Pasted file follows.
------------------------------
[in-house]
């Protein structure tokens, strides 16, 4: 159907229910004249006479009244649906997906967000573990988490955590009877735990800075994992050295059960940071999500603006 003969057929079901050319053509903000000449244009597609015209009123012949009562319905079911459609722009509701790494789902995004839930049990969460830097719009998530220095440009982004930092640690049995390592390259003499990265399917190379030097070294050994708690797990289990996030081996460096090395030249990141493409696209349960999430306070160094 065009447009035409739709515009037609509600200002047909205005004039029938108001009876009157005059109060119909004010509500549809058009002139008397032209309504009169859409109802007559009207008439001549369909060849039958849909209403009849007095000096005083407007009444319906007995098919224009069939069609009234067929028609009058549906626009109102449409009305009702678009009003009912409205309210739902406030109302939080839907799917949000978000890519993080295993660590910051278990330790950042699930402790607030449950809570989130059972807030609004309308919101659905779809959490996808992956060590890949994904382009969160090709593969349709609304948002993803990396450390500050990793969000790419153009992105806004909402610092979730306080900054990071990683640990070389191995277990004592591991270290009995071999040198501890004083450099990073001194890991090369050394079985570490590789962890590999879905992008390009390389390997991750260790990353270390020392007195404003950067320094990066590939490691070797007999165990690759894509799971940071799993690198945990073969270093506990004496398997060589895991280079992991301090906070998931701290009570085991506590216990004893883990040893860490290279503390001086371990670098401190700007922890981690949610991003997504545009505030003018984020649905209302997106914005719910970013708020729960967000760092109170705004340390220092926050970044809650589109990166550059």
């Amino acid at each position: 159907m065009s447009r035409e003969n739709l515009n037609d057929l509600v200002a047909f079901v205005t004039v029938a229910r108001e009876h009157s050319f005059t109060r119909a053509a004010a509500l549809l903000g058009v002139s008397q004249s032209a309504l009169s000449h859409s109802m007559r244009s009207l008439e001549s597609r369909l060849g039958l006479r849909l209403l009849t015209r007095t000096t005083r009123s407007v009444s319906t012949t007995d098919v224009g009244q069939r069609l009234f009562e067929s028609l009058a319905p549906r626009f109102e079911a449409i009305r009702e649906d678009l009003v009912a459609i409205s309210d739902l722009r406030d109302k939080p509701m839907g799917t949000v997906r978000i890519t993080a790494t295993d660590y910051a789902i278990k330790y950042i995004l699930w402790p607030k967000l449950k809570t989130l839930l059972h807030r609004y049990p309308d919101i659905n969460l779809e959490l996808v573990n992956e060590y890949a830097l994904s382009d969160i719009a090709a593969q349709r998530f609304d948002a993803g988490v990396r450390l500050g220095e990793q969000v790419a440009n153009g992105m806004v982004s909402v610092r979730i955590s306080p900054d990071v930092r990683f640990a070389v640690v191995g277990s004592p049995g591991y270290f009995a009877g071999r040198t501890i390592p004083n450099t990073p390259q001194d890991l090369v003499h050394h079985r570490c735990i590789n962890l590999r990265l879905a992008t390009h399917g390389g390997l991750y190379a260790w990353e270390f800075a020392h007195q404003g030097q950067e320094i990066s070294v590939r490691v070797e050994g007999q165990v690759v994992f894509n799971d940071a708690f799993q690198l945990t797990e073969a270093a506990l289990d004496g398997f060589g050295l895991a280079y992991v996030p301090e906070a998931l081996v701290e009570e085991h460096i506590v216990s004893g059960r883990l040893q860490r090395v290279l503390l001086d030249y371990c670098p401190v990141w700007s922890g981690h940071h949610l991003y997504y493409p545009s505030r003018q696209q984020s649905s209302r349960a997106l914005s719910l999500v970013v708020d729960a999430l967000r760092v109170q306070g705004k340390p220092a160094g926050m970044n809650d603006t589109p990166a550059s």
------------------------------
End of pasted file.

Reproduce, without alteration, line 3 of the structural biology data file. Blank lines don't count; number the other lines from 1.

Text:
């Amino acid at each position: 159907m065009s447009r035409e003969n739709l515009n037609d057929l509600v200002a047909f079901v205005t004039v029938a229910r108001e009876h009157s050319f005059t109060r119909a053509a004010a509500l549809l903000g058009v002139s008397q004249s032209a309504l009169s000449h859409s109802m007559r244009s009207l008439e001549s597609r369909l060849g039958l006479r849909l209403l009849t015209r007095t000096t005083r009123s407007v009444s319906t012949t007995d098919v224009g009244q069939r069609l009234f009562e067929s028609l009058a319905p549906r626009f109102e079911a449409i009305r009702e649906d678009l009003v009912a459609i409205s309210d739902l722009r406030d109302k939080p509701m839907g799917t949000v997906r978000i890519t993080a790494t295993d660590y910051a789902i278990k330790y950042i995004l699930w402790p607030k967000l449950k809570t989130l839930l059972h807030r609004y049990p309308d919101i659905n969460l779809e959490l996808v573990n992956e060590y890949a830097l994904s382009d969160i719009a090709a593969q349709r998530f609304d948002a993803g988490v990396r450390l500050g220095e990793q969000v790419a440009n153009g992105m806004v982004s909402v610092r979730i955590s306080p900054d990071v930092r990683f640990a070389v640690v191995g277990s004592p049995g591991y270290f009995a009877g071999r040198t501890i390592p004083n450099t990073p390259q001194d890991l090369v003499h050394h079985r570490c735990i590789n962890l590999r990265l879905a992008t390009h399917g390389g390997l991750y190379a260790w990353e270390f800075a020392h007195q404003g030097q950067e320094i990066s070294v590939r490691v070797e050994g007999q165990v690759v994992f894509n799971d940071a708690f799993q690198l945990t797990e073969a270093a506990l289990d004496g398997f060589g050295l895991a280079y992991v996030p301090e906070a998931l081996v701290e009570e085991h460096i506590v216990s004893g059960r883990l040893q860490r090395v290279l503390l001086d030249y371990c670098p401190v990141w700007s922890g981690h940071h949610l991003y997504y493409p545009s505030r003018q696209q984020s649905s209302r349960a997106l914005s719910l999500v970013v708020d729960a999430l967000r760092v109170q306070g705004k340390p220092a160094g926050m970044n809650d603006t589109p990166a550059s």